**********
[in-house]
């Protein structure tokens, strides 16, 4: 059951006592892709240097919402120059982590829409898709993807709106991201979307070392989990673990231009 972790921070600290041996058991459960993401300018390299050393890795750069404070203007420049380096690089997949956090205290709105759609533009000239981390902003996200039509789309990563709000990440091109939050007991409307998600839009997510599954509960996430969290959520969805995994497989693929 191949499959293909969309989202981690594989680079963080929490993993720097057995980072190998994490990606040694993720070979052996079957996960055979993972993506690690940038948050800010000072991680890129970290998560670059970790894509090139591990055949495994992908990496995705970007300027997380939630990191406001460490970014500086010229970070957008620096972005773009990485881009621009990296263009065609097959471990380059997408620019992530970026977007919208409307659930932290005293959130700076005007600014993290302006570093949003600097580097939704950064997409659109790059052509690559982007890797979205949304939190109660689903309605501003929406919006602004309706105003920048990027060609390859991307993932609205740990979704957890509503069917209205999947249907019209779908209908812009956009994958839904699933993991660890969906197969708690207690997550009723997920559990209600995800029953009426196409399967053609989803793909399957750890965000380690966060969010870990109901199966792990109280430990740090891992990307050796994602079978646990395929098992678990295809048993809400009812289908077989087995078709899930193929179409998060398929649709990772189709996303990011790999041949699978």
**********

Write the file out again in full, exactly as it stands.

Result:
[in-house]
């Protein structure tokens, strides 16, 4: 059951006592892709240097919402120059982590829409898709993807709106991201979307070392989990673990231009 972790921070600290041996058991459960993401300018390299050393890795750069404070203007420049380096690089997949956090205290709105759609533009000239981390902003996200039509789309990563709000990440091109939050007991409307998600839009997510599954509960996430969290959520969805995994497989693929 191949499959293909969309989202981690594989680079963080929490993993720097057995980072190998994490990606040694993720070979052996079957996960055979993972993506690690940038948050800010000072991680890129970290998560670059970790894509090139591990055949495994992908990496995705970007300027997380939630990191406001460490970014500086010229970070957008620096972005773009990485881009621009990296263009065609097959471990380059997408620019992530970026977007919208409307659930932290005293959130700076005007600014993290302006570093949003600097580097939704950064997409659109790059052509690559982007890797979205949304939190109660689903309605501003929406919006602004309706105003920048990027060609390859991307993932609205740990979704957890509503069917209205999947249907019209779908209908812009956009994958839904699933993991660890969906197969708690207690997550009723997920559990209600995800029953009426196409399967053609989803793909399957750890965000380690966060969010870990109901199966792990109280430990740090891992990307050796994602079978646990395929098992678990295809048993809400009812289908077989087995078709899930193929179409998060398929649709990772189709996303990011790999041949699978």